A refreshingly old-line-liberal anthology that celebrates 21 crusader journalists who needed to change the world with their words—and did.
Aiming to counter the current “bleak” state of muckraking, Jensen (Communication Studies/Sonoma State Univ.) assembles a staggering, if familiar, array of word heroes: Ida Tarbell on Standard Oil, Upton Sinclair on the meat-packing houses, Jessica Mitford on funerals, Ralph Nader on the Corvair. All, he points out (excepting the Washington Post Watergate team) were solo writers doing “individual investigative reporting,” an accepted practice now replaced largely by a “corporate group approach” that results in company allegiance and avoidance of costly litigation. Unsurprisingly, he does not believe that we now have less muckraking because our society has improved, and he points (albeit sketchily) to our high rates of poverty and child abuse as proof. The excerpts are meant to disturb and enthrall, and they do. Seymour Hersh’s My Lai details still shock, and the vision of a bank-owned tractor crushing a tenant farmer’s house “like a bug” while the family watches is haunting. The writers also make the average citizen—the reader—part of the situation. For Edward R. Murrow, it was his audience who had succumbed to Joseph McCarthy’s exploitation of fear and who needed to become “defenders of freedom” to reject him. For Betty Friedan (in The Feminine Mystique), the job of breaking the pattern of housewives’ “vicarious living” and “progressive dehumanization” belonged to society and to “each woman alone.” For these writers, no one got off the hook: not the corporations, government, or individuals. All were responsible to make a fair society.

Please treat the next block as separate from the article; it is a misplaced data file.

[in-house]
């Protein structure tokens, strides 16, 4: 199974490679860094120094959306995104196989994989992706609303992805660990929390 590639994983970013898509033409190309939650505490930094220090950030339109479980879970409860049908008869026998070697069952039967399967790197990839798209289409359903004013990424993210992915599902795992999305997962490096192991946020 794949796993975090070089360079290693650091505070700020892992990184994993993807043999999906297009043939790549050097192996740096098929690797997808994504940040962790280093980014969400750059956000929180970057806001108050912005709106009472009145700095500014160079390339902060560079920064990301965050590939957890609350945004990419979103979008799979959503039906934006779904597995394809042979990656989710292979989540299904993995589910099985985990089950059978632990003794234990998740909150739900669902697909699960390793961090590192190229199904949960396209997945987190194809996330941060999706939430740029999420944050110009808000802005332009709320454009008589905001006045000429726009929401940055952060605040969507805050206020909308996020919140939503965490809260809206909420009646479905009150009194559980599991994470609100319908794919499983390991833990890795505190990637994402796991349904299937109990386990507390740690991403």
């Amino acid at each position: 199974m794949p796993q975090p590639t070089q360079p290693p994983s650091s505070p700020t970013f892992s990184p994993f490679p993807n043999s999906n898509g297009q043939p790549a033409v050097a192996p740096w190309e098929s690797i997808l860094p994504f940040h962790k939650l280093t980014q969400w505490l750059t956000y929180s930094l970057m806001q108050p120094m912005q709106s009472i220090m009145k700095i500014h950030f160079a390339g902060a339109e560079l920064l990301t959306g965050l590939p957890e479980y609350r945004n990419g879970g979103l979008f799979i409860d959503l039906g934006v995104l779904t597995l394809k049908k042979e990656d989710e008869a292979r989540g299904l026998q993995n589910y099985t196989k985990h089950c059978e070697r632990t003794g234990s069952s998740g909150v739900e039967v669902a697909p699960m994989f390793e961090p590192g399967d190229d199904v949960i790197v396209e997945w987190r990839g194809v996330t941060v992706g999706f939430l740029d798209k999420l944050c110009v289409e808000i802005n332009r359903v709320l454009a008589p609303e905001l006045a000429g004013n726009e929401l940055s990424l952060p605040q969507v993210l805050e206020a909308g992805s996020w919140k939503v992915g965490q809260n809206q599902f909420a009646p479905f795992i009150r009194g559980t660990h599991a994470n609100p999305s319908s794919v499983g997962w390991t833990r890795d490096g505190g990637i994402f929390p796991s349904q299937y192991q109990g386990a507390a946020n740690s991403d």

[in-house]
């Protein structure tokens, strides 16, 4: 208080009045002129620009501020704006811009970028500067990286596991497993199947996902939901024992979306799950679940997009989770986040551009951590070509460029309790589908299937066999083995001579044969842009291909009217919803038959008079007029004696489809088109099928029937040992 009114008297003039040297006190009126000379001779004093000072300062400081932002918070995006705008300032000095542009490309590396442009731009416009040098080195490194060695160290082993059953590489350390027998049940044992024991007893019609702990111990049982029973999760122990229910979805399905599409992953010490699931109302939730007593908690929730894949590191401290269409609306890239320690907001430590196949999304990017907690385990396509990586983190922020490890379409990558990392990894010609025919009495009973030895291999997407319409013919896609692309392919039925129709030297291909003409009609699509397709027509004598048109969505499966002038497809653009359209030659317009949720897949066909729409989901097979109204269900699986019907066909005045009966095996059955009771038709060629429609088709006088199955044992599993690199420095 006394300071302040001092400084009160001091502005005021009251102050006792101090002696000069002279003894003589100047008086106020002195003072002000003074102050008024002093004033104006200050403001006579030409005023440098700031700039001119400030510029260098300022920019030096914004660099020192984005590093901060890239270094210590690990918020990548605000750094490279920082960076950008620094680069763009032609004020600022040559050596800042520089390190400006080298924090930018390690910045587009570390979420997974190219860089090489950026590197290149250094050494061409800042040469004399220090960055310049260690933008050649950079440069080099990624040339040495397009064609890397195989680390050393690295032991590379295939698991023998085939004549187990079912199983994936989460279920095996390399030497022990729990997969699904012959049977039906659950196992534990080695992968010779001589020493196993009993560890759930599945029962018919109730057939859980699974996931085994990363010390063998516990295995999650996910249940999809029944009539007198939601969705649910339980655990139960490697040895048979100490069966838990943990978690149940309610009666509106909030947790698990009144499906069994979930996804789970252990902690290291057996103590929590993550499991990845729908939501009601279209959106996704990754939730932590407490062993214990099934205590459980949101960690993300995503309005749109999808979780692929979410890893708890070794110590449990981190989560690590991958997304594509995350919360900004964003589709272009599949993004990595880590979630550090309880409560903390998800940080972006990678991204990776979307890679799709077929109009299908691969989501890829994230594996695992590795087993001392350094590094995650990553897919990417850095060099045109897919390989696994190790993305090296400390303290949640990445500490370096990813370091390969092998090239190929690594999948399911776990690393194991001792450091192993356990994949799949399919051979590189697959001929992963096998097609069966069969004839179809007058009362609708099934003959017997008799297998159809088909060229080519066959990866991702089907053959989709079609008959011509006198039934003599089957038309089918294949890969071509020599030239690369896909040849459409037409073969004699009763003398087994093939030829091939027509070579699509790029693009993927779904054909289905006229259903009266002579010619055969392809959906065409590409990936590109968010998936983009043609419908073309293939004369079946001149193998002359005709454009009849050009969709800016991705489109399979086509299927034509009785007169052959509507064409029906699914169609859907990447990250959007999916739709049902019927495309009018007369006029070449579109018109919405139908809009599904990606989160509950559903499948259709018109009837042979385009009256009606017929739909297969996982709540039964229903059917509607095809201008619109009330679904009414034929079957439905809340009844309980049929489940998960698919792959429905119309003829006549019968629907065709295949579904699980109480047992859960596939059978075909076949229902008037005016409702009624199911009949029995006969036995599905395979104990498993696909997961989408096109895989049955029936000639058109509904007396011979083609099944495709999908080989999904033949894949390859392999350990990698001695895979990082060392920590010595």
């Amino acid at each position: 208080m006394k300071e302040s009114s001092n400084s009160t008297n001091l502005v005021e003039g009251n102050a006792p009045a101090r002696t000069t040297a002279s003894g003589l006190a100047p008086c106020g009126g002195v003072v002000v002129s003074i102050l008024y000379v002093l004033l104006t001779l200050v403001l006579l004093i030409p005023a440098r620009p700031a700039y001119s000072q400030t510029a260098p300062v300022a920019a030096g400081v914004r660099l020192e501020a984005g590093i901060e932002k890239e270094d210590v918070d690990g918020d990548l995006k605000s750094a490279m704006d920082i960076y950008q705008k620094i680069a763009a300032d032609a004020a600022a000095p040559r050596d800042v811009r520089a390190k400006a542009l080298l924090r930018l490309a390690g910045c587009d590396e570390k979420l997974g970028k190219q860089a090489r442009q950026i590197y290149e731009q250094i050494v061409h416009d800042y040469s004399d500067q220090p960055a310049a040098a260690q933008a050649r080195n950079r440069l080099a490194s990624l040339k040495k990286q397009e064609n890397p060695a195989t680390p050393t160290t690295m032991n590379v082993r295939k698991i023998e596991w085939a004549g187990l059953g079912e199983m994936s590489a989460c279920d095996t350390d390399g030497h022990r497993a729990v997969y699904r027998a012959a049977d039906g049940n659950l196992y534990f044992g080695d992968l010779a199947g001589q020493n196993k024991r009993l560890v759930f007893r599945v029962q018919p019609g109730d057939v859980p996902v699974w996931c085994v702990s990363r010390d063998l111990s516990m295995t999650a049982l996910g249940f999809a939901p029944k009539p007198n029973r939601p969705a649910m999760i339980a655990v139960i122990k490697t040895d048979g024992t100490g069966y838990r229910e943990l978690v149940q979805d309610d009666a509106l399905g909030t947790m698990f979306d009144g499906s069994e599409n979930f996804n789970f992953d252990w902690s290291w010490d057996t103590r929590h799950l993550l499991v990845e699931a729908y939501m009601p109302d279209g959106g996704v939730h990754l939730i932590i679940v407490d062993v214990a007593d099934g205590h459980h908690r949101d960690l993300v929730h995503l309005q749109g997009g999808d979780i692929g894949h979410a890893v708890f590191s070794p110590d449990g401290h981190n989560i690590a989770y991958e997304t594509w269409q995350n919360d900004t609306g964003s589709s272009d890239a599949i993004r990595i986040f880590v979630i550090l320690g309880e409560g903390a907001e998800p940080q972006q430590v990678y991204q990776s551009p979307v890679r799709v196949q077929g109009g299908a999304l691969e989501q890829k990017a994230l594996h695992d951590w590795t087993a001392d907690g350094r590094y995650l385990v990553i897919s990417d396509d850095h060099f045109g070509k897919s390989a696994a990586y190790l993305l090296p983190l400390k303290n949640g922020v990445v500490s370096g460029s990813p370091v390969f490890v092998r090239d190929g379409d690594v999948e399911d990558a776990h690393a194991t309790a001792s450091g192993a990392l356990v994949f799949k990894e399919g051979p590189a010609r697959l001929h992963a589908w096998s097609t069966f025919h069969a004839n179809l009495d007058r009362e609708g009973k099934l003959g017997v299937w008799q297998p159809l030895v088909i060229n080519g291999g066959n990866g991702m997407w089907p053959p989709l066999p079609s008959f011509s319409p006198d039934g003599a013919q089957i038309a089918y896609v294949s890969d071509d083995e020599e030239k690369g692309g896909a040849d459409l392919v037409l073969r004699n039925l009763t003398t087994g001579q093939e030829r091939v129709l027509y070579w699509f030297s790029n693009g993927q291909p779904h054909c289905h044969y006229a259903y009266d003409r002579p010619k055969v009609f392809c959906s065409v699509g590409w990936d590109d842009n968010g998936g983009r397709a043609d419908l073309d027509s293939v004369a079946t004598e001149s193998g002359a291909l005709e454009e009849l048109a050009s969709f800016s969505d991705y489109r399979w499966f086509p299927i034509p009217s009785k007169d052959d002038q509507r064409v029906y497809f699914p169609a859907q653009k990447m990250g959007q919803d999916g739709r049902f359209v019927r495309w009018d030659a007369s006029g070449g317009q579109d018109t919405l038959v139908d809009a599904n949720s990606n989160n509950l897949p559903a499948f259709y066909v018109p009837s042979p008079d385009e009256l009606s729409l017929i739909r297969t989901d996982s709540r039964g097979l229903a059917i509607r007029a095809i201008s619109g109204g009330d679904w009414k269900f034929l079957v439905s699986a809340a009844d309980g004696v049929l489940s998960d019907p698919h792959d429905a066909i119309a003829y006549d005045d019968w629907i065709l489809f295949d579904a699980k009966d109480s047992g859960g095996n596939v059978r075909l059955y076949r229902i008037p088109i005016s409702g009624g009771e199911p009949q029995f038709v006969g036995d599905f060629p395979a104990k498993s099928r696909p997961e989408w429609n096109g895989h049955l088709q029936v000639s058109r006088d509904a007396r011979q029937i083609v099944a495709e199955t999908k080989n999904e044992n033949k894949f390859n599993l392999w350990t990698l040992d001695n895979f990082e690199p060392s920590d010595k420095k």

Respectful and earnest, this is less an armchair read than a good textbook for an investigative journalism class. The writers’ commitment, techniques, and results may inspire young readers; others of a certain age may remember how scared Rachel Carson made them or why they were glued to TV’s Watergate hearings.